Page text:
According to OSHA, falls occur more than any other injury in the timber harvesting and construction industries. It may be a simple injury that's easy to avoid, it's also incredibly easy to overlook. Here are a few simple steps you can take to prevent falls on the job site:
KNOW YOUR ENVIRONMENT
What does your workplace look like today? Where are you working? How's the weather going to affect your work? How many people are you working with? Are you lifting things? Cutting? Carrying? While these question may seem obvious, OSHA fall protection standard calls for focusing on these easy-to-remember questions in order to prevent a fall. All of these questions cover the environment you're working in, and knowing its ins and outs could save you.
USE THE PROPER PROTECTIVE EQUIPMENT
It's not always the most fun to put on layer after layer of fall protection equipment on the job, especially when it's one you do so well and probably by instinct. But prepping for that one moment when you slip up could save your life. Your security on the job requires personal fall systems, completely body and shock absorbing harnesses, and a slew of other fall restraints. This equipment ranges by height and the forestry equipment or construction equipment you're working with, so it should be noted that you may need to use different fall protection gear depending on the day and job.
WEAR THE RIGHT PPE, TOO
Steel toed boots with extra grip on their outsole. Helmets for coverage against your own falls and things that could fall on you. Even bright colors to make others aware of where you are at all times, so they don't knock you down. These are crucial, and most importantly, easy ways to prevent a fall.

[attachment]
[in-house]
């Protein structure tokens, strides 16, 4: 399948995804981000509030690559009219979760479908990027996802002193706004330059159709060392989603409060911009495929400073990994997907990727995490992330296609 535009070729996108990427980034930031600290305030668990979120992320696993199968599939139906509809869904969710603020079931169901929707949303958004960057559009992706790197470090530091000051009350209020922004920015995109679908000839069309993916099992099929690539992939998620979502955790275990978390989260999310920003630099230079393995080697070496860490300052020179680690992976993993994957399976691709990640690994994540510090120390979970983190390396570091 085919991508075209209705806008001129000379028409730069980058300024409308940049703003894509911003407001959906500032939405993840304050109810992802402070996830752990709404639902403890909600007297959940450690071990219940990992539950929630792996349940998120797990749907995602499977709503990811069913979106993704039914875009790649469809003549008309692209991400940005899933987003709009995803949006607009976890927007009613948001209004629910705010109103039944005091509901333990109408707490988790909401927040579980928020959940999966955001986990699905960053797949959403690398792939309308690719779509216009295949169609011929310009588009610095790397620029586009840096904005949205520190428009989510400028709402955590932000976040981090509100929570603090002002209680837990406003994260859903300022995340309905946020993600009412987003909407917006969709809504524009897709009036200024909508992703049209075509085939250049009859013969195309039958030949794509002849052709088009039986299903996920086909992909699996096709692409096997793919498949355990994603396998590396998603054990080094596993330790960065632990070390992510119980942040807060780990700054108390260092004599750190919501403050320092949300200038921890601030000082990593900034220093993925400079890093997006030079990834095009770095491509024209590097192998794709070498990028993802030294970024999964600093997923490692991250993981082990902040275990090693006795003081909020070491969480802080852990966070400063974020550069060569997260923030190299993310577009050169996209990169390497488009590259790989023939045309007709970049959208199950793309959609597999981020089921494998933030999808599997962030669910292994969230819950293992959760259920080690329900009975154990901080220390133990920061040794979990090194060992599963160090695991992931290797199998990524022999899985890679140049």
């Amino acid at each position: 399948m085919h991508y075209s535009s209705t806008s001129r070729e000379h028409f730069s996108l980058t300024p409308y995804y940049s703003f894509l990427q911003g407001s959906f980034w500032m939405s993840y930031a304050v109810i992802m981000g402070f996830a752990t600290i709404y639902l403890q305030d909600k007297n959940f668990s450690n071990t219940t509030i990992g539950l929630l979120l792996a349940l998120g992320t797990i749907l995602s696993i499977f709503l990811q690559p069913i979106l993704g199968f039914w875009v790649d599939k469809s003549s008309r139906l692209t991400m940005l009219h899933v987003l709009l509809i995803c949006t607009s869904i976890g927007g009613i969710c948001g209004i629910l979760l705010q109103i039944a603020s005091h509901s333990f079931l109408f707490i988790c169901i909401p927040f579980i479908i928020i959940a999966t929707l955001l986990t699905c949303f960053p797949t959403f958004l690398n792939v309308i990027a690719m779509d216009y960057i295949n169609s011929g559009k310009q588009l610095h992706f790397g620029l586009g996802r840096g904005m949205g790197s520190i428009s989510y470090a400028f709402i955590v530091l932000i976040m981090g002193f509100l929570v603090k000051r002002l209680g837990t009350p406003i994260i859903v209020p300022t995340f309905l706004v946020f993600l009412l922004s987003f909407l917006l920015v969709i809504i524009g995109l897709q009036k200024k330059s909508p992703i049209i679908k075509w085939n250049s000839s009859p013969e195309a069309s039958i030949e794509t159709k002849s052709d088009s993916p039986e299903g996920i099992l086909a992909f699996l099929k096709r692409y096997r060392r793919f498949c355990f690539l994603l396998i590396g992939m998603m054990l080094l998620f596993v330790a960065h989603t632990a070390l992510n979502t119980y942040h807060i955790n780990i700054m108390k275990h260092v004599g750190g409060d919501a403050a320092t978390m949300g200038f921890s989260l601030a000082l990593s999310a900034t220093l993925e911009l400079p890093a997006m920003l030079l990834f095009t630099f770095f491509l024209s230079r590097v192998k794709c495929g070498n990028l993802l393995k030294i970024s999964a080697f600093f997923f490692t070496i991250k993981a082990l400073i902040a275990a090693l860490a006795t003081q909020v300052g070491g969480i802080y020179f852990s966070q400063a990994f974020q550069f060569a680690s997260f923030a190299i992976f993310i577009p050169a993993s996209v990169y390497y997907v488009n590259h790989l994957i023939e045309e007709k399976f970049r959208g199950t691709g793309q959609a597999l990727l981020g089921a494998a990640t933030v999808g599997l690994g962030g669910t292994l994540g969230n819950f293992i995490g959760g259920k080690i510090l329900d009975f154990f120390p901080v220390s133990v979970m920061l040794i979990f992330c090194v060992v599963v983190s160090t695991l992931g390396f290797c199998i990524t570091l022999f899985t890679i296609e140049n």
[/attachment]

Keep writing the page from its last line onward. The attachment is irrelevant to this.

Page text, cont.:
INSPECT EVERYTHING (REGULARLY)
Detection is also important in making sure another accident doesn't happen on the job. Specifically, checking for defects in hooks, buckles and lines. Any webbing and ropes, too, deserve a daily inspection. The entire site should be a part of this process to help point out any potential fall areas and assure that you're up to OSHA fall protection standards.
ORGANIZE SAFETY TRAININGS
Safety equipment is good, but knowledge is better. That's why we highly recommend setting up fall protection trainings and on site policies to show workers first-hand where they could fall and what might happen if they do. Then, most importantly, teach them how to avoid it.
It’s a good idea to check in with everyone on site to make sure they are all on the same page. Take the time to remind workers of what can happen should they fall, and again, how to make sure they avoid it altogether. Everyone on site should be aware of all equipment safety requirements and what procedures and precautions should be taken. Make this a daily routine, and you'll reduce the number of hazardous falls around you.
Remember these safety tips as you head out to your next job and as always, feel free to stop in to any of our locations to speak with our team about safety and best practices for operating your machinery.